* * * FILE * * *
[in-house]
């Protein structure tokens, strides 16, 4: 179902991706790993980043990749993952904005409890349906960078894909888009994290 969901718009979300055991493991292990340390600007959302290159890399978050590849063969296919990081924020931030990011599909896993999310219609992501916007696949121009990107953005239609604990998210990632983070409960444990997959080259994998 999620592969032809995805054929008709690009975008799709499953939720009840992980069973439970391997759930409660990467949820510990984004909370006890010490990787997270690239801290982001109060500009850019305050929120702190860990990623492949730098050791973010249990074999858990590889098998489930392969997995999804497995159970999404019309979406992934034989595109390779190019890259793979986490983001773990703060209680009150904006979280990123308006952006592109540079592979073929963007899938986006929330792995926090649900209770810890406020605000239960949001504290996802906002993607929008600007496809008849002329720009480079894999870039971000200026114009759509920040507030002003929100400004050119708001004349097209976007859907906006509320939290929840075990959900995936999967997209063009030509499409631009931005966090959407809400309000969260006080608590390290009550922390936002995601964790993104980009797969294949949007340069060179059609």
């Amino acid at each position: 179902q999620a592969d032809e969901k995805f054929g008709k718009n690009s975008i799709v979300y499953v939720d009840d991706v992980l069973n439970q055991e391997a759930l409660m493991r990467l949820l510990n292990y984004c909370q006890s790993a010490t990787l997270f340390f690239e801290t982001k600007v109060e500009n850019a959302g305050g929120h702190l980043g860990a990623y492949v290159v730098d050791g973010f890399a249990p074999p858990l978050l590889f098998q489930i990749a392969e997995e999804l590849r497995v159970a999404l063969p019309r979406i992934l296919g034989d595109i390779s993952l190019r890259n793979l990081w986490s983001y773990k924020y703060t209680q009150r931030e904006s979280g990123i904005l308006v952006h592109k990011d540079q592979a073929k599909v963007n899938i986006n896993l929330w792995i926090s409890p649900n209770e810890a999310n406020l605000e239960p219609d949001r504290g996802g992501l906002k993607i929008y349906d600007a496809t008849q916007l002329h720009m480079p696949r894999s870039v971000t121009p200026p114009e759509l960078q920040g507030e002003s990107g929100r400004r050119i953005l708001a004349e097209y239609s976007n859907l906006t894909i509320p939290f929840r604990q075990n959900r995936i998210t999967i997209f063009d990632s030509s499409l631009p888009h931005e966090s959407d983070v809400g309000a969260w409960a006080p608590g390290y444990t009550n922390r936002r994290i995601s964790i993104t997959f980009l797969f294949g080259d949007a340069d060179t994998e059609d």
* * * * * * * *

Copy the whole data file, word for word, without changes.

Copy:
[in-house]
């Protein structure tokens, strides 16, 4: 179902991706790993980043990749993952904005409890349906960078894909888009994290 969901718009979300055991493991292990340390600007959302290159890399978050590849063969296919990081924020931030990011599909896993999310219609992501916007696949121009990107953005239609604990998210990632983070409960444990997959080259994998 999620592969032809995805054929008709690009975008799709499953939720009840992980069973439970391997759930409660990467949820510990984004909370006890010490990787997270690239801290982001109060500009850019305050929120702190860990990623492949730098050791973010249990074999858990590889098998489930392969997995999804497995159970999404019309979406992934034989595109390779190019890259793979986490983001773990703060209680009150904006979280990123308006952006592109540079592979073929963007899938986006929330792995926090649900209770810890406020605000239960949001504290996802906002993607929008600007496809008849002329720009480079894999870039971000200026114009759509920040507030002003929100400004050119708001004349097209976007859907906006509320939290929840075990959900995936999967997209063009030509499409631009931005966090959407809400309000969260006080608590390290009550922390936002995601964790993104980009797969294949949007340069060179059609």
């Amino acid at each position: 179902q999620a592969d032809e969901k995805f054929g008709k718009n690009s975008i799709v979300y499953v939720d009840d991706v992980l069973n439970q055991e391997a759930l409660m493991r990467l949820l510990n292990y984004c909370q006890s790993a010490t990787l997270f340390f690239e801290t982001k600007v109060e500009n850019a959302g305050g929120h702190l980043g860990a990623y492949v290159v730098d050791g973010f890399a249990p074999p858990l978050l590889f098998q489930i990749a392969e997995e999804l590849r497995v159970a999404l063969p019309r979406i992934l296919g034989d595109i390779s993952l190019r890259n793979l990081w986490s983001y773990k924020y703060t209680q009150r931030e904006s979280g990123i904005l308006v952006h592109k990011d540079q592979a073929k599909v963007n899938i986006n896993l929330w792995i926090s409890p649900n209770e810890a999310n406020l605000e239960p219609d949001r504290g996802g992501l906002k993607i929008y349906d600007a496809t008849q916007l002329h720009m480079p696949r894999s870039v971000t121009p200026p114009e759509l960078q920040g507030e002003s990107g929100r400004r050119i953005l708001a004349e097209y239609s976007n859907l906006t894909i509320p939290f929840r604990q075990n959900r995936i998210t999967i997209f063009d990632s030509s499409l631009p888009h931005e966090s959407d983070v809400g309000a969260w409960a006080p608590g390290y444990t009550n922390r936002r994290i995601s964790i993104t997959f980009l797969f294949g080259d949007a340069d060179t994998e059609d």